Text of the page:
Movie Reviews: "The November Man," "How the World Was," and "A Most Wanted Man"

  • Written by John Mulderig, Catholic News Service
  • Published in Movies & TV
Pierce Brosnan and Olga Kurylenko star in a scene from the movie "The November Man." Photo: CNS/Relativity Pierce Brosnan and Olga Kurylenko star in a scene from the movie "The November Man." Photo: CNS/Relativity

Recently reviewed by Catholic News Service

NEW YORK - There's not much cause for thanksgiving in "The November Man" (Relativity). That's because the only thing out of the ordinary about this espionage-themed action flick is the level of visceral violence on display.

Director Roger Donaldson's screen version of Bill Granger's novel, "There Are No Spies," follows the adventures of retired CIA agent Peter Devereaux (Pierce Brosnan). He is reluctantly lured back into the world of secret ops by the need to protect Natalia Ulanova (Mediha Musliovic), a source-turned-lover for whom he still carries a torch.

Natalia has been working undercover in the offices of Arkady Federov (Lazar Ristovski), the front-runner in the race to become the next president of Russia. There, she's unearthed evidence of the lurid war crimes Federov committed during the conflict in Chechnya.

As Peter tries to get Natalia to safety, however, he's confused to find himself at odds with his former colleagues, including trigger-happy agency assassin David Mason (Luke Bracey), who was once Peter's trainee. The measures they take to thwart Peter's extraction of Natalia leave him not only enraged and bent on revenge, but determined to follow up on Natalia's quest to torpedo Federov's candidacy.

Since Natalia's clues point to a Belgrade social worker named Alice (Olga Kurylenko) as the one person who might be able to produce a witness to Federov's atrocities, Peter and David are soon struggling for custody of her.

Eventually, the murky, conspiracy-driven story line also takes in the shifting fortunes of two Langley bigwigs, Peter's ex-boss Hanley (Bill Smitrovich) and scowling pen-pusher Weinstein (William Patton).

The bloodletting along Peter's path ranges from skulls exploded by high-powered rifle bullets to major arteries slashed by knives. Add to that an explicitly portrayed encounter between David and a casual acquaintance -- as well as Peter's visit to a strip club to chat with a pimp who might know something to Federov's discredit -- and what you're left with is a viewing experience that frequently plays on the lowest aspects of human nature.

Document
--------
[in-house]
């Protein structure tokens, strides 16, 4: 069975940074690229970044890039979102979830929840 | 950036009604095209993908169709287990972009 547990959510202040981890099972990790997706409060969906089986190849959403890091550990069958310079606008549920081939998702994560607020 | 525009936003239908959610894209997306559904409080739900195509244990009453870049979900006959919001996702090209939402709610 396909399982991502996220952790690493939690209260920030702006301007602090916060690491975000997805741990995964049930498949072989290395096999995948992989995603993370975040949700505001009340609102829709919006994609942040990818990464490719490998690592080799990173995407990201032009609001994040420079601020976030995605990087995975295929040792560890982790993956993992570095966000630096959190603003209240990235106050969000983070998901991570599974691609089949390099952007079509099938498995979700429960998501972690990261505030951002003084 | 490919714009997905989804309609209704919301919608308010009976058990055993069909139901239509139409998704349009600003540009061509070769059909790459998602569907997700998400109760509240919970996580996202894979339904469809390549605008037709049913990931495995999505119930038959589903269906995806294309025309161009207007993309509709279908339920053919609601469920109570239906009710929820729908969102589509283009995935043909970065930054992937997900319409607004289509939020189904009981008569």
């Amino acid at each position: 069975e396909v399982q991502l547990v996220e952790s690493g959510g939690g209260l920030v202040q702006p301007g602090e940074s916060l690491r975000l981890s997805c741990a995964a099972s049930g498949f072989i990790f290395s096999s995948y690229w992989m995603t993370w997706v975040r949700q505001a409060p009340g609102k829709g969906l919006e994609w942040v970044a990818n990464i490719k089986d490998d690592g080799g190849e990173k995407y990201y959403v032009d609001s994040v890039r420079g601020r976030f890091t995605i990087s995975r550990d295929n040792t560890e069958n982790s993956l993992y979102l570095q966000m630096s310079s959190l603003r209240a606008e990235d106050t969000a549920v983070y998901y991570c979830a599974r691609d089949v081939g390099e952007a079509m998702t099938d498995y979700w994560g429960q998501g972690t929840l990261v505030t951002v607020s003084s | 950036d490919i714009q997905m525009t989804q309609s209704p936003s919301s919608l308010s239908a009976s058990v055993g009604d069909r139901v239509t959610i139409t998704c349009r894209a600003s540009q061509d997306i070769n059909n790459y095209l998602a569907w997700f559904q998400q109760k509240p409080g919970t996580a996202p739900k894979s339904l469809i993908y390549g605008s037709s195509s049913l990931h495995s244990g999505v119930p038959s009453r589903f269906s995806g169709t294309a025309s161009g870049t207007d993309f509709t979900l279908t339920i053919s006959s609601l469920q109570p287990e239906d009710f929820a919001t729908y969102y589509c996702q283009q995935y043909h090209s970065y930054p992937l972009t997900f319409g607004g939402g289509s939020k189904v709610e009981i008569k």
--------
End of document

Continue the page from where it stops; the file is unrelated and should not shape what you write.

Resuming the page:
The film contains excessive gory violence, graphic nonmarital and implied premarital sexual activity, upper female and rear nudity, about a half-dozen uses of profanity and a steady flow of rough and crude terms. The Catholic News Service classification is O -- morally offensive. The Motion Picture Association of America rating is R -- restricted. Under 17 requires accompanying parent or adult guardian.

Mulderig is on the staff of Catholic News Service.

"How the World Was: A California Childhood" (First Second)
A poetic and beautifully drawn graphic novel about author Alan Cope's childhood during the Great Depression. Illustrated by Emmanuel Guibert, it takes the form of an understated diary. The ever-present threats posed by poverty and illness are contrasted with the awe of seeing color film for the first time and with the seemingly boundless ability children had, in that simpler era, to use their imagination while playing outdoors for hours on end. The climax of the story comes with the untimely death of Cope's mother, an event that caused her husband -- but not her son -- to lose his faith. Violence, nudity and profanity are entirely absent from the narrative, though it does deal briefly with the subject of self-gratification, a topic it treats with sensitivity, if not in strict adherence to moral principle. Despite that, at least some parents may consider this absorbing and educational read, considered as a whole, acceptable for older adolescents.

Mature themes, including the death of a parent, fleeting references to, as well as a benign view of, masturbation. The Catholic News Service classification is A-III -- adults.

"A Most Wanted Man" (Roadside)
John le Carre's 2008 espionage thriller is adapted for the big screen, showcasing the extreme measures spies take to combat terrorism, and the moral compromises that go with them. Director Anton Corbijn has crafted a tense cat-and-mouse thriller set in Hamburg, Germany. Philip Seymour Hoffman, in his final leading role, portrays a veteran German intelligence agent overseeing a top-secret team working to expose terrorist cells by infiltrating the local Muslim community and obtaining information. An idealistic immigration lawyer (Rachel McAdams) is his link to a shady refugee (Grigoriy Dobrygin) from Chechnya, who may or may not be an extremist. Complicating matters are an American spy (Robin Wright) and her agents lurking in the shadows, who have another agenda in mind. The chase is on, and fans of le Carre's novels will know to expect the unexpected. The film's pronounced anti-American bias and cynicism, however, may leave a bitter aftertaste.

Stylized violence, frequent profane and crude language. The Catholic News Service classification is A-III -- adults. The Motion Picture Association of America rating is R -- restricted. Under 17 requires accompanying parent or adult guardian.

Catholic News Service - Aug. 29, 2014